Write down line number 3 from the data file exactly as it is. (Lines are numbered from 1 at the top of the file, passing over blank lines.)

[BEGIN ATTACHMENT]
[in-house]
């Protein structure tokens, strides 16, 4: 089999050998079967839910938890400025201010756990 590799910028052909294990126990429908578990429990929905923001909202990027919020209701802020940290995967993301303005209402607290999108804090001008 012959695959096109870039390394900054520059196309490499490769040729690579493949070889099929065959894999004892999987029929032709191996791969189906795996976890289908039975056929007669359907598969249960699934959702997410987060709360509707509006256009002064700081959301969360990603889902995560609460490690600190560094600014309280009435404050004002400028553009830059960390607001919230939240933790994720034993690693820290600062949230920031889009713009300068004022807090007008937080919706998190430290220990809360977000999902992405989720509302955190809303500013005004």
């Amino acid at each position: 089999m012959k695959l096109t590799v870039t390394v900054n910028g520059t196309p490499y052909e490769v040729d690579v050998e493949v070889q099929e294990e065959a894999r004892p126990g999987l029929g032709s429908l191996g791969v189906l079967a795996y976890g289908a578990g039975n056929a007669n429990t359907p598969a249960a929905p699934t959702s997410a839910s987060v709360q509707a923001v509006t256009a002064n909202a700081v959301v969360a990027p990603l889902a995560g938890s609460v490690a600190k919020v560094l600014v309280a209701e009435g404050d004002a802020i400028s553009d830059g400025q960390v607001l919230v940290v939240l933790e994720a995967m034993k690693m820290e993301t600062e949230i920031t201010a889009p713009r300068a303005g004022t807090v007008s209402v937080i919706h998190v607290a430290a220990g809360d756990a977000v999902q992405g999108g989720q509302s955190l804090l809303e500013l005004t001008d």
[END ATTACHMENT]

């Amino acid at each position: 089999m012959k695959l096109t590799v870039t390394v900054n910028g520059t196309p490499y052909e490769v040729d690579v050998e493949v070889q099929e294990e065959a894999r004892p126990g999987l029929g032709s429908l191996g791969v189906l079967a795996y976890g289908a578990g039975n056929a007669n429990t359907p598969a249960a929905p699934t959702s997410a839910s987060v709360q509707a923001v509006t256009a002064n909202a700081v959301v969360a990027p990603l889902a995560g938890s609460v490690a600190k919020v560094l600014v309280a209701e009435g404050d004002a802020i400028s553009d830059g400025q960390v607001l919230v940290v939240l933790e994720a995967m034993k690693m820290e993301t600062e949230i920031t201010a889009p713009r300068a303005g004022t807090v007008s209402v937080i919706h998190v607290a430290a220990g809360d756990a977000v999902q992405g999108g989720q509302s955190l804090l809303e500013l005004t001008d």